00083436a3899a09633fc1026ef1e66e         22762  /mirror/debian/file3

       Once you have this file, call genisoimage with all of your normal command-line parameters.
       Specify  the  output  filenames  for  the  jigdo and template files using -jigdo-jigdo and
       -jigdo-template, and pass in the location of your MD5 list with -md5-list.

       If there are files that you do NOT want to be added into the jigdo file (e.g. if they  are
       likely  to change often), specify them using -jigdo-exclude. If you want to verify some of
       the files as they are written into the image, specify them using -jigdo-force-md5. If  any
       files  don't  match,  genisoimage  will  then  abort.   Both of these options take regular
       expressions as input. It is possible to restrict the  set  of  files  that  will  be  used
       further based on size — use the -jigdo-min-file-size option.

       Finally, the jigdo code needs to know how to map the files it is given onto a mirror-style
       configuration. Specify how to map paths  using  -jigdo-map.   Using  Debian=/mirror/debian
       will  cause  all  paths  starting with /mirror/debian to be mapped to Debian:<file> in the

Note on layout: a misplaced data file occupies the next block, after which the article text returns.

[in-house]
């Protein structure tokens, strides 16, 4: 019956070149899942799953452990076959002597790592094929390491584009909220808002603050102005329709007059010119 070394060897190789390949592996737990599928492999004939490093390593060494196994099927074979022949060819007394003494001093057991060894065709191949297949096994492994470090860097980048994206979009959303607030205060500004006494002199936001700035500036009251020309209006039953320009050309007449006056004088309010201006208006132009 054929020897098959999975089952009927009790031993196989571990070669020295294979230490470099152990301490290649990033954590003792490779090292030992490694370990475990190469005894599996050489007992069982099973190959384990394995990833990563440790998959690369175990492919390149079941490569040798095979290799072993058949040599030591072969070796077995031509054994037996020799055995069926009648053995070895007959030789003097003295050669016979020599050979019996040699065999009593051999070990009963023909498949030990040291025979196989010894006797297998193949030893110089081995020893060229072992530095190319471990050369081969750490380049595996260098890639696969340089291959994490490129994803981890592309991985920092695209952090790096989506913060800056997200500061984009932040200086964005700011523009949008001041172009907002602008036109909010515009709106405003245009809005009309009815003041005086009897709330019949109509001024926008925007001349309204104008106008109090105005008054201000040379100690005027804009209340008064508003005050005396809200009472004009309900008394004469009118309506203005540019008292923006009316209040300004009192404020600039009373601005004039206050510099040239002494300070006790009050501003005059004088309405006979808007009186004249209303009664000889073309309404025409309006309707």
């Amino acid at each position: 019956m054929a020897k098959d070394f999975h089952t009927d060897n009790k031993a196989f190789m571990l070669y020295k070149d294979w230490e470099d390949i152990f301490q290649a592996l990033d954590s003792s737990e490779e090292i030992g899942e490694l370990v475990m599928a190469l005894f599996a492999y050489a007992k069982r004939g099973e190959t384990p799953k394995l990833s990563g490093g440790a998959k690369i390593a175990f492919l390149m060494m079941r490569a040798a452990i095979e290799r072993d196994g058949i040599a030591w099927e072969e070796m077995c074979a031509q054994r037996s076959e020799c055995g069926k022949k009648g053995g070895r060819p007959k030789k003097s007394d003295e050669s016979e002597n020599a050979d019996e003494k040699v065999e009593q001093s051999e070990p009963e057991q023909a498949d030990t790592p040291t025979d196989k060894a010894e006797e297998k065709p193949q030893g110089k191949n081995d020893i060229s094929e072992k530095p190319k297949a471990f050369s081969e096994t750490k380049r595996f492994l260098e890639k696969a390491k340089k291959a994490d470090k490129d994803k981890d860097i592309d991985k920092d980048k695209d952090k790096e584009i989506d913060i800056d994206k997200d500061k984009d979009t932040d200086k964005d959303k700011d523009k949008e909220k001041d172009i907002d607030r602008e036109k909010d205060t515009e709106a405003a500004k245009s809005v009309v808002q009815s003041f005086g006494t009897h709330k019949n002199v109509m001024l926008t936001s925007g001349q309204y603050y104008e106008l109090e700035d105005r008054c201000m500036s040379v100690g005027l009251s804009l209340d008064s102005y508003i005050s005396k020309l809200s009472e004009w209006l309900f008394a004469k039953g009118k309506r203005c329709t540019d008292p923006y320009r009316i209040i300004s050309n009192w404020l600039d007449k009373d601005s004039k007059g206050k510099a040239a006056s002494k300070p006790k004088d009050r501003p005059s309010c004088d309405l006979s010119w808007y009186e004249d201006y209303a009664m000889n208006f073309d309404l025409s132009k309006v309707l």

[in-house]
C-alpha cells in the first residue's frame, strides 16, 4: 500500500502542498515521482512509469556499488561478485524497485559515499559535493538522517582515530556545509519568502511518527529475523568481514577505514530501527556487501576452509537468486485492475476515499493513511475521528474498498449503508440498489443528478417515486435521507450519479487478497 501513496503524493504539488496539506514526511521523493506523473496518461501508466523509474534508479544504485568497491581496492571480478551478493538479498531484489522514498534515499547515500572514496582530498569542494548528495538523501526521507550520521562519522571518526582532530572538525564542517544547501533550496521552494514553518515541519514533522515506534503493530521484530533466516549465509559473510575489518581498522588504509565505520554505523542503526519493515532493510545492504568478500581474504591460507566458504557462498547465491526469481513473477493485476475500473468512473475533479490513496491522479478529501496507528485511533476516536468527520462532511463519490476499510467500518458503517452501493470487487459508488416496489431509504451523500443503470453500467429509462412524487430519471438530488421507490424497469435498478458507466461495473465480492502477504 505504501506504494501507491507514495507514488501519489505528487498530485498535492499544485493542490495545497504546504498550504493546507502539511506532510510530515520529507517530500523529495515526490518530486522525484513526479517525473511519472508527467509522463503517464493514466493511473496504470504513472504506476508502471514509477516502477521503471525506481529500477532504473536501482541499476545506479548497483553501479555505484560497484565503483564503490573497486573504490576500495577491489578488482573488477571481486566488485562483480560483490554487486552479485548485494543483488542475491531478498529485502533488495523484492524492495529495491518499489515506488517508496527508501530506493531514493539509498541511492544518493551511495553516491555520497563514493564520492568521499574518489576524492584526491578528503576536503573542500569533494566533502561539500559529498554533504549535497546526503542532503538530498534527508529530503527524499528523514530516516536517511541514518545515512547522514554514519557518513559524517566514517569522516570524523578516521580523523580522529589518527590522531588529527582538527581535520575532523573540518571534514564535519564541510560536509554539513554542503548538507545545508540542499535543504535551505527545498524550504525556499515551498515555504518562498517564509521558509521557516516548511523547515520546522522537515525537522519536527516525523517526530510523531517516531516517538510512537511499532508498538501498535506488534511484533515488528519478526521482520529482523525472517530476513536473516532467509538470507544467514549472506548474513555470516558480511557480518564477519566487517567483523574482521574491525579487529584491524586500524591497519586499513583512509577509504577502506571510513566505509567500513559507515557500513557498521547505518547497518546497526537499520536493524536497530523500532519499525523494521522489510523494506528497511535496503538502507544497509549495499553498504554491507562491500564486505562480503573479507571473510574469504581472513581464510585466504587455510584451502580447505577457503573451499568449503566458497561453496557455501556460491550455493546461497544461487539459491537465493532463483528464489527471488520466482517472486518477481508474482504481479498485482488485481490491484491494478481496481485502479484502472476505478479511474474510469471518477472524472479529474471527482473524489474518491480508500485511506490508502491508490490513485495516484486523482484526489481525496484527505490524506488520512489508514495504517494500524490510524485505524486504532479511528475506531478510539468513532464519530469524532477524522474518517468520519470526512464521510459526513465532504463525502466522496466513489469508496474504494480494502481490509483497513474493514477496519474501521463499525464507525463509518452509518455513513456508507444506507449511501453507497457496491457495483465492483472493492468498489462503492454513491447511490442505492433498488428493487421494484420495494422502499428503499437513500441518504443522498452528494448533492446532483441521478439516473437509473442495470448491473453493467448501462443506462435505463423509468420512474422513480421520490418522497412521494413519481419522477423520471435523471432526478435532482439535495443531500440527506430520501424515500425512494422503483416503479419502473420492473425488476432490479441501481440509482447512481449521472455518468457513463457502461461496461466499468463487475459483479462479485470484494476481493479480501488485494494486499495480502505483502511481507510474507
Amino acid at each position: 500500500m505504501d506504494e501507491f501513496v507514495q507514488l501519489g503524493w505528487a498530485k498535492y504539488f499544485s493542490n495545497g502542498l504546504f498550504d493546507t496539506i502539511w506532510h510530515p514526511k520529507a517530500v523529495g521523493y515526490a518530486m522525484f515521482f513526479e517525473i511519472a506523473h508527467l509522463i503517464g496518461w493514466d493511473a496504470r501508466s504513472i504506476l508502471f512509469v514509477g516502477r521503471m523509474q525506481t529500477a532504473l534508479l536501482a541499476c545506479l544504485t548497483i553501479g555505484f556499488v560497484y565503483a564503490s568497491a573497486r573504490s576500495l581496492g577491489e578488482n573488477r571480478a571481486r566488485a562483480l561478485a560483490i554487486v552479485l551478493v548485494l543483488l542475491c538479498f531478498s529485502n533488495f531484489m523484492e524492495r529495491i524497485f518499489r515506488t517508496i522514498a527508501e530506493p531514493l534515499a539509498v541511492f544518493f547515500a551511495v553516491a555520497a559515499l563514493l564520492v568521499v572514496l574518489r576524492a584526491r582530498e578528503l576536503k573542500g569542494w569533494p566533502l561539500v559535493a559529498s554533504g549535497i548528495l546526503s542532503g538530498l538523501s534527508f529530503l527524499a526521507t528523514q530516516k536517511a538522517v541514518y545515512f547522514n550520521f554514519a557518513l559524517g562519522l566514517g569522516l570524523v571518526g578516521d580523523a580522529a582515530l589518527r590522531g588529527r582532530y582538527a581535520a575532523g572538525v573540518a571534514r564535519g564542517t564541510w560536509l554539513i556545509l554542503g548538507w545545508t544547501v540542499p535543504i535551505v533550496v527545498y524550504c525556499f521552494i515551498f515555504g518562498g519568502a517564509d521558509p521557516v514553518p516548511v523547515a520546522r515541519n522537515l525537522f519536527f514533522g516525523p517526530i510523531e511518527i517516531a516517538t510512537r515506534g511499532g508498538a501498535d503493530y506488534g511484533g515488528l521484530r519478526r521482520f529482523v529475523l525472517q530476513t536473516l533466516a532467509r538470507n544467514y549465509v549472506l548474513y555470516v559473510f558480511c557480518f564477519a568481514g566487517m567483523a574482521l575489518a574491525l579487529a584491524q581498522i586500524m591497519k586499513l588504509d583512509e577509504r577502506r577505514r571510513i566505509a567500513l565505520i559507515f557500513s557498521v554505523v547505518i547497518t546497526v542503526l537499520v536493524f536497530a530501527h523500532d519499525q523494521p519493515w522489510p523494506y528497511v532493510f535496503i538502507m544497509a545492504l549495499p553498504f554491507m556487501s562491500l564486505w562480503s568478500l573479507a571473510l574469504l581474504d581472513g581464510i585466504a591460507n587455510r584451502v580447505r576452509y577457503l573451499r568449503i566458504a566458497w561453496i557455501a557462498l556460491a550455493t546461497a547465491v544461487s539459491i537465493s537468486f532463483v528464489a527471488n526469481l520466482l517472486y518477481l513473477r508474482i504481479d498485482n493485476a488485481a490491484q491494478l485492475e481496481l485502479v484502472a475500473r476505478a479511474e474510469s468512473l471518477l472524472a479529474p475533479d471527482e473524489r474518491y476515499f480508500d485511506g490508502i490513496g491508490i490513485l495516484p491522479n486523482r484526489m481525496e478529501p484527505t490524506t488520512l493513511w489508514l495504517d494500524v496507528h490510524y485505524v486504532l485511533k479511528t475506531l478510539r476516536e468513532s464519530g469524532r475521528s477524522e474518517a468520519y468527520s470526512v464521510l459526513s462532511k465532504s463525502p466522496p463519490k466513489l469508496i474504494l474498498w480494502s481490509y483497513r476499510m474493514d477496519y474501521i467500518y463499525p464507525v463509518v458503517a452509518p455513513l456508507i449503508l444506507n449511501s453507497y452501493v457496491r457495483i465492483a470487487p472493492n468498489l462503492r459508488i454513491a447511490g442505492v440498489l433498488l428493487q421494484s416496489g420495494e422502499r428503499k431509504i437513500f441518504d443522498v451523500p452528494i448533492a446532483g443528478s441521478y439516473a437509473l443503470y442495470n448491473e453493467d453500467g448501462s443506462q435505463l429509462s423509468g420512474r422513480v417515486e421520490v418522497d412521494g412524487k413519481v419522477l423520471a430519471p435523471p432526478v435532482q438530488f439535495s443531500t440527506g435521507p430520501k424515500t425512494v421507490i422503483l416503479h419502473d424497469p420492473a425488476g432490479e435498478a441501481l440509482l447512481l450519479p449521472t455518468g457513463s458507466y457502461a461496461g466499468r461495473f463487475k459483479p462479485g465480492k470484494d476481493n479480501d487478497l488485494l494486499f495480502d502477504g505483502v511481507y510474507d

output jigdo file.

EXAMPLES

       To create a vanilla ISO9660 filesystem image in  the  file  cd.iso,  where  the  directory
       cd_dir will become the root directory of the CD, call:

              % genisoimage -o cd.iso cd_dir

       To create a CD with Rock Ridge extensions of the source directory cd_dir:

              % genisoimage -o cd.iso -R cd_dir

       To  create  a CD with Rock Ridge extensions of the source directory cd_dir where all files
       have at least read permission and all files are owned by root, call:

              % genisoimage -o cd.iso -r cd_dir

       To write a tar archive directly  to  a  CD  that  will  later  contain  a  simple  ISO9660
       filesystem with the tar archive call:

              % tar cf - . | genisoimage -stream-media-size 333000 | \
                   wodim dev=b,t,l -dao tsize=333000s -

       To  create  a  HFS  hybrid  CD  with  the  Joliet  and Rock Ridge extensions of the source
       directory cd_dir:

              % genisoimage -o cd.iso -R -J -hfs cd_dir

       To create a HFS hybrid  CD  from  the  source  directory  cd_dir  that  contains  Netatalk
       Apple/Unix files:

              % genisoimage -o cd.iso --netatalk cd_dir